Over the years, I have become much less snobby about music, however, I still have obstacles toward pop music from the eighties on. Something happened at that time and it may have originated in the disco movement. That is another story I may look at one day.

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Roger McGuinn is still active and touring. After 50 years in the music business, I can’t imagine how many times he has played those famous notes and chords to the three songs. I have often wondered what if would be like to always have to keep reliving past times playing the same hit tunes over and over. I know this happens for McGuinn, however, he has moved on and returned to his folk roots. He runs an excellent website called the Folk Den. His wife Camilla writes a great blog about their travels. McGuinn is still a mover and shaker in the music business. He seems to be living his dream of being a troubadour; traveling the world, playing music, story telling and writing. He gives his voice to several causes such as literacy charities, music downloads and recording royalties for musicians.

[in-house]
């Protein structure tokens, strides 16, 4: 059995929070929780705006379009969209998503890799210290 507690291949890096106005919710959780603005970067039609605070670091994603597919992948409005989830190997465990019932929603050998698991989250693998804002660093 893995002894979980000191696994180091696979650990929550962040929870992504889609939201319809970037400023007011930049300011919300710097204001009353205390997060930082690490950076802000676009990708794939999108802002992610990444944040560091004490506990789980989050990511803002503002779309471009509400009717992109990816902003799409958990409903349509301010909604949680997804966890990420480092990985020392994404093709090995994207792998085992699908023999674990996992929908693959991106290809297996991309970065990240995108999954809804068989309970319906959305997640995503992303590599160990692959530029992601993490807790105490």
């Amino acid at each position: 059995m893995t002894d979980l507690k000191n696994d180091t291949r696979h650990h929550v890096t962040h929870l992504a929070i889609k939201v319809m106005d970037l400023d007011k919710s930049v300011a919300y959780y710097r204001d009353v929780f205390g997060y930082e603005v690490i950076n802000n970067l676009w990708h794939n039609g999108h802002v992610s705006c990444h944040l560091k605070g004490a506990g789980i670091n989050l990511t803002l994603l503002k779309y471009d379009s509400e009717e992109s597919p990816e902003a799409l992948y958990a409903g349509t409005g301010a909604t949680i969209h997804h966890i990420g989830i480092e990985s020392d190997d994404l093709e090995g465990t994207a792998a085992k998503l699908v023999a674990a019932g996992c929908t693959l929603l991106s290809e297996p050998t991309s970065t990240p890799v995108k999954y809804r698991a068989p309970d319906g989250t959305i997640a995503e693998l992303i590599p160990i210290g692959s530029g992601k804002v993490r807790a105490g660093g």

It could be that I need to re-think my ways of listening to music, that is, music with lyrics. I have always said that the lyrics really don’t matter much to me, that they simply become part of the phrasing of the music. Most people probably think of a song as saying something through music. I think of a song as something said as a way of phrasing music. So, I don’t really pay nearly as much attention to what a song is saying as I should. Folk music has story content and meaning. Perhaps I need to dig into some folk music.

Roger (Jim), if you ever find this writing and music confession, please know that you are playing; playing some yet to be identified part in my musical journey. You may even play a part in some discoveries I may make one day. Until then, I say thank you for your massive historical contributions to music.

Resources:
The Byrds

Wikipedia: The Byrds
Roger McGuinn’s website
Wikipedia: Roger McGuinn
Blog
Folk Den
YouTube: Byrds
YouTube: McGuinn